Three days in Iowa, three more to go, and nine quick comments:
Friday morning, drizzle, freezing wind, but 300-400 crazies still show up for a Mitt Romney event. Crazies in a good way. People who care enough about politics and about their vote to withstand the cold. To be precise, one has to mention that about half of them are working reporters, cameramen, columnists. For every Iowan there’s at least one man or woman with a pen, or a camera, or a microphone. This could have been very impressive had I not been here four years ago to witness the thousands of people daring much colder weather to see Barack Obama.
Is there any other American President worth quoting that is not Ronald Reagan? In the three days I’ve been spending here I’ve heard more than two dozen Regan quotes and quips and anecdotes, but I can’t recall any other President that merited mentioning – except, of course, for Obama. A newcomer visiting Iowa these days would have gone back home with the following impression: America had two presidents, the good one, Reagan, and the bad one, Obama. It is now about to elect a third.
Mrs. Romney promised the crowd that her husband, the candidate, is going to be “one of the greatest presidents ever”. In this election season, politics and understatements don’t seem to mix.
Foreign affairs are not on the radar screen of either voters or candidates. I spoke to more than a dozen Iowans in different rallies and most of them – quick to be intrigued by my foreign accent – were somewhat baffled to hear that an Israeli would be interested in this election cycle. Look, one of them told me, “there’s nothing for you here, it is all about jobs. Why won’t you go hunt for some news in Washington DC?”
The only real foreign reference made by Romney in the Friday event was not about the Middle East or even China. Romney – and some of the other candidates as well – have made Europe a topic of political conversation. As in: If we continue to have policies like we have now we might risk “ending up being like Europe”. Or, a couple of minutes later: “Our President takes his cue from Europe”. In short: Some Republican candidates have decided that Middle East menace is outdated and it is time for them to find some other global punching bag with which to sway voters. Somewhat surprisingly, this week they were trying to see if the Europeans could play that role (a choice that should make the Israeli Foreign Minister quite happy).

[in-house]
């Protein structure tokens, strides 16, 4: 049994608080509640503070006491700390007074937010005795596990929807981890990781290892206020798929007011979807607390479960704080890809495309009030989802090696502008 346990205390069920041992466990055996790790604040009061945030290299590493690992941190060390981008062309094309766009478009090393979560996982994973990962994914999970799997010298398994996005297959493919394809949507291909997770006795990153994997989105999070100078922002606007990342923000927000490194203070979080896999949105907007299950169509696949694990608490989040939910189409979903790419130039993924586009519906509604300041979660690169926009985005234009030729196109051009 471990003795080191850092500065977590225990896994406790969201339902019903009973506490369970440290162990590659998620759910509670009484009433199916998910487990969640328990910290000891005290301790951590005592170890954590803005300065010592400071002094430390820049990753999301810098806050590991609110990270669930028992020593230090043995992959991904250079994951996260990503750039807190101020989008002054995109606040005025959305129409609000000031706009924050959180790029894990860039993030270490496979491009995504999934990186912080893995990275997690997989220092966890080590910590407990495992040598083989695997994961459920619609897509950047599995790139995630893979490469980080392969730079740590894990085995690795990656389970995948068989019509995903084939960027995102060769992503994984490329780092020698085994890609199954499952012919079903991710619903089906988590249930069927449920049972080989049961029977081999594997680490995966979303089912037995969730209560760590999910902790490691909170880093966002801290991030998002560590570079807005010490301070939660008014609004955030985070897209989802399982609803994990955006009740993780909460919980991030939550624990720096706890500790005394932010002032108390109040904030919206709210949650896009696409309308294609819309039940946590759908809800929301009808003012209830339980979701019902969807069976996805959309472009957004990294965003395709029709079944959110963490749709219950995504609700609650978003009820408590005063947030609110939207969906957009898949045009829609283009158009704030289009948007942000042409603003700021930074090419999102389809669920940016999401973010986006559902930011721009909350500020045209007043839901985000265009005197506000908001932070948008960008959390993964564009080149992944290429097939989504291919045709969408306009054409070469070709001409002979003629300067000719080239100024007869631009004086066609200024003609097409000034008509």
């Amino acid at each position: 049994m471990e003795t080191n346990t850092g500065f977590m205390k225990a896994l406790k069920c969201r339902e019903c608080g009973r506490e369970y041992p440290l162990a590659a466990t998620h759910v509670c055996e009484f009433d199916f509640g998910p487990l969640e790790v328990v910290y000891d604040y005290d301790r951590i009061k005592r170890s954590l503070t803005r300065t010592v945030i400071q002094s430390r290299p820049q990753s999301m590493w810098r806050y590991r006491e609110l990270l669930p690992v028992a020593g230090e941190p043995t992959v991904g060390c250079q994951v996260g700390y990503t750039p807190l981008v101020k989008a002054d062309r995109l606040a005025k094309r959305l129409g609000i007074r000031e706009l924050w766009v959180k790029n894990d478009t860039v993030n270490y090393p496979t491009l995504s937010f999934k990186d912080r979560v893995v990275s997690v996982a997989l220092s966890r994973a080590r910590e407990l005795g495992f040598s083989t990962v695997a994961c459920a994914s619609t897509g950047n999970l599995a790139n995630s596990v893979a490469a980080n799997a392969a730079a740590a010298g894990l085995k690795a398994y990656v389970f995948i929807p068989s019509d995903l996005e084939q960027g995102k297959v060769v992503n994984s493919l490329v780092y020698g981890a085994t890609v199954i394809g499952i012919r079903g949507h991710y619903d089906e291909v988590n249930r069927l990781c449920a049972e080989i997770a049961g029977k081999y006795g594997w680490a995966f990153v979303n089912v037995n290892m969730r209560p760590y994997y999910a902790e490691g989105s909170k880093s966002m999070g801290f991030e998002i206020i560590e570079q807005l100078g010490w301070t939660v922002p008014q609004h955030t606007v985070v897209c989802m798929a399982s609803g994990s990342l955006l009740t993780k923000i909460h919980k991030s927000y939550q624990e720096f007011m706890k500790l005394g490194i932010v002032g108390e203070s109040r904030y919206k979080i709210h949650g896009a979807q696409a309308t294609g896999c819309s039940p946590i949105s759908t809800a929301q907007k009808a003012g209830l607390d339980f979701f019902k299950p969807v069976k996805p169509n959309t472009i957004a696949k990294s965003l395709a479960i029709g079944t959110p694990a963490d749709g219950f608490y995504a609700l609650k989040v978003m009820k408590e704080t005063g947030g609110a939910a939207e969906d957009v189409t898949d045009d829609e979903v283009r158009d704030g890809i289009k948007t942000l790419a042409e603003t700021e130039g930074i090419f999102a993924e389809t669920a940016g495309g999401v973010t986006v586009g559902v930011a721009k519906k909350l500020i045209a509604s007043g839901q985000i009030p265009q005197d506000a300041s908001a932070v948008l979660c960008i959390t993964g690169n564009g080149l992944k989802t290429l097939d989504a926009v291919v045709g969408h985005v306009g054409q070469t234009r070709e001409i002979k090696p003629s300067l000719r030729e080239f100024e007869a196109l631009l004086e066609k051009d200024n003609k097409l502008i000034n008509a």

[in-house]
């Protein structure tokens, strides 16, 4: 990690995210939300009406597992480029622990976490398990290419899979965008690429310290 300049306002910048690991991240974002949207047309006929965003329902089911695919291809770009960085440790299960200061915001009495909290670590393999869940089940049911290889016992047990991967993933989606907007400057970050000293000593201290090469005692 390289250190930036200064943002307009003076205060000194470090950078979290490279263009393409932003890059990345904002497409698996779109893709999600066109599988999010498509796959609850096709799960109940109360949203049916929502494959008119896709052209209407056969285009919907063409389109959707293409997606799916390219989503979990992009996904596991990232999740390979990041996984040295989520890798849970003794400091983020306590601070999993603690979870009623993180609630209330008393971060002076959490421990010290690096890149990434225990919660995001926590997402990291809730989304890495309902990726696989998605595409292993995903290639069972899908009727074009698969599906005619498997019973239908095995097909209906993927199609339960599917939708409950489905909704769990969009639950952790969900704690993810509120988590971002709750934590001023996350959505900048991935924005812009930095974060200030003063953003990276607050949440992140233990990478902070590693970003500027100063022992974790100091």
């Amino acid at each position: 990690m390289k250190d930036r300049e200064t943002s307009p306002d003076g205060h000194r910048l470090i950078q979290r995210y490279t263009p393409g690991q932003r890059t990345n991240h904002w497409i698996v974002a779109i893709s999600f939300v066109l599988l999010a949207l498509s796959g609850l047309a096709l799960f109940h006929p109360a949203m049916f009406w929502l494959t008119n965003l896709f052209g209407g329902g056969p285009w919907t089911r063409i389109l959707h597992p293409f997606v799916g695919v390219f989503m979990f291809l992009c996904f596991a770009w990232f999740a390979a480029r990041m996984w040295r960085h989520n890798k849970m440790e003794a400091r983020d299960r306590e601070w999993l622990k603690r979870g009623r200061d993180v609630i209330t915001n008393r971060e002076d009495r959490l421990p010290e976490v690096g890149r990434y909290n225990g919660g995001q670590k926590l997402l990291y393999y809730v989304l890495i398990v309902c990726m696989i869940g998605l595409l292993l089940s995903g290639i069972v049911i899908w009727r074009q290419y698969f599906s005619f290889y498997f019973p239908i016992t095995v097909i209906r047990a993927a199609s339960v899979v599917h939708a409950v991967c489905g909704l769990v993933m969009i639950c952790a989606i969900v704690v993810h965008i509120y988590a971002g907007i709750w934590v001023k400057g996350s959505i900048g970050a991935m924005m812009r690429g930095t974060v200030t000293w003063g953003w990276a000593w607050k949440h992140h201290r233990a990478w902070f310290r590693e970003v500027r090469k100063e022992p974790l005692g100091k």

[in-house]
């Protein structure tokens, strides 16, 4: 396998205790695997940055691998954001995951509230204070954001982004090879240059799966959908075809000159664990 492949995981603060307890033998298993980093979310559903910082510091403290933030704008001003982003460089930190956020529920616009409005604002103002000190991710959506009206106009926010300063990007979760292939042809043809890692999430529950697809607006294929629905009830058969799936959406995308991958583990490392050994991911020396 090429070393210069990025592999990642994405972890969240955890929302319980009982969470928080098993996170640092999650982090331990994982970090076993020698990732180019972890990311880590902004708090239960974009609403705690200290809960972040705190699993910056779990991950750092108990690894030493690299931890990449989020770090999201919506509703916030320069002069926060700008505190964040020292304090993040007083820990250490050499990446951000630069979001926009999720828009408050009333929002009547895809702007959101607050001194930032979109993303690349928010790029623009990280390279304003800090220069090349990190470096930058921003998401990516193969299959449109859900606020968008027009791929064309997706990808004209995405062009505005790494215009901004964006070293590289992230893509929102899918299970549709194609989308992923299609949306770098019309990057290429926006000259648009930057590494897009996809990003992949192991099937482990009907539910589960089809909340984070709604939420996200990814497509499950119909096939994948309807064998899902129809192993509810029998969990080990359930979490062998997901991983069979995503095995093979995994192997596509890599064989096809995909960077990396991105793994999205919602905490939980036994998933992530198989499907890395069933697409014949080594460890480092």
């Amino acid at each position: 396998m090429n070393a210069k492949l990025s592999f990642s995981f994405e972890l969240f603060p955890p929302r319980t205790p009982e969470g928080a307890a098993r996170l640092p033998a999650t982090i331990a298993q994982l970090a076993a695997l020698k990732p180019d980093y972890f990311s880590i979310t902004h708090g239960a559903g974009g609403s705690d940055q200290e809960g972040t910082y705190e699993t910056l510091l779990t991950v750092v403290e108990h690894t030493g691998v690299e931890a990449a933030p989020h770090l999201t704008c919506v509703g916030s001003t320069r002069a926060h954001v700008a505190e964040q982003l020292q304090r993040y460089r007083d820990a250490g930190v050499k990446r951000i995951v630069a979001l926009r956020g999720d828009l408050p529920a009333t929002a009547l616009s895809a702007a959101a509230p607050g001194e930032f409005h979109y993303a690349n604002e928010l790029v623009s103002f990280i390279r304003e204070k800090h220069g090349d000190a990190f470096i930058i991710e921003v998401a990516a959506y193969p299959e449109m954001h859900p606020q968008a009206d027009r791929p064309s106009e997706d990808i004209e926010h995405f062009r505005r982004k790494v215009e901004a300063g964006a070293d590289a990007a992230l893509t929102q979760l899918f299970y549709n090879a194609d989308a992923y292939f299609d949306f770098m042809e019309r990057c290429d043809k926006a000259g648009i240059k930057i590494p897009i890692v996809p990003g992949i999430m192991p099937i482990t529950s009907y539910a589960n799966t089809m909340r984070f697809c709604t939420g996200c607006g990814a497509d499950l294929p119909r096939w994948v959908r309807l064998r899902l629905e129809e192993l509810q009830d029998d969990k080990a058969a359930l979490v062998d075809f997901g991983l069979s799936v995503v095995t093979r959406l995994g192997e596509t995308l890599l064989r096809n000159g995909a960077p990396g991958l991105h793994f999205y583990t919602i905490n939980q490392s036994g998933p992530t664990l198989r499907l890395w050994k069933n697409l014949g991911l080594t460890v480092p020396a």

When Romney blames Obama for taking his cue from “Europe”, he essentially borrows a Newt Gingrich line. The only difference: Gingrich was aiming this European charge at Romney. “The fact that he’s willing to look at European Socialism shows just how far out of the conservative mainstream he is”, Gingrich campaign spokesman R.C. Hammond said not long ago, referring to Romney’s toying with ideas related to Value-Added Tax and Co-Insurance.
Rick Santorum has also made Europe a political tool, among other things to inform voters that he is “very concerned about us using IMF funds from America and other countries to try to bail out a group of countries that have lived way beyond their means and seem to be not particularly serious about fixing their problems” (you can watch him do it here). In fact, Santorum made these comments long before a National Review column demanded that GOP candidates would raise the issue of bailouts: “No one can predict with certainty just how bad the euro’s problems will become, but it’s safe to say that further involving the U.S. taxpayer in yet another bailout of Europe would only be putting a Band-Aid on the problem. Republican presidential candidates would be wise to highlight the efforts of the GOP Congressmen fighting U.S.-taxpayer exposure in Europe’s mess, and given the continued public bitterness over the TARP bailout of 2008, it would certainly be smart politics”. If it’s good politics or not we might see Tuesday.
Two campaign advisors agreed to talk to me about this denigrate-Europe campaign of sorts, but not on the record. Here’s what they both said: Europe is in big trouble. If something happens there before Election Day, the ability of the Republican nominee to tie Obama to this new round of trouble can be of great service. Thus, Republicans have already started reminding the voters that Obama and Europe have many things in common. If Europe ends up dragging the American economy down yet again, the stage will be already set for a Romney (or any other GOP candidate) to put the blame on the incumbent.
So I asked them both: Can GOP candidates not do the same thing with Arab Spring upheaval? And again, both gave me similar answer: the Arab Spring is too complicated for Americans to think about. And at least for now, it doesn’t seem to have much impact on the American economy – the only real issue on voters’ minds.
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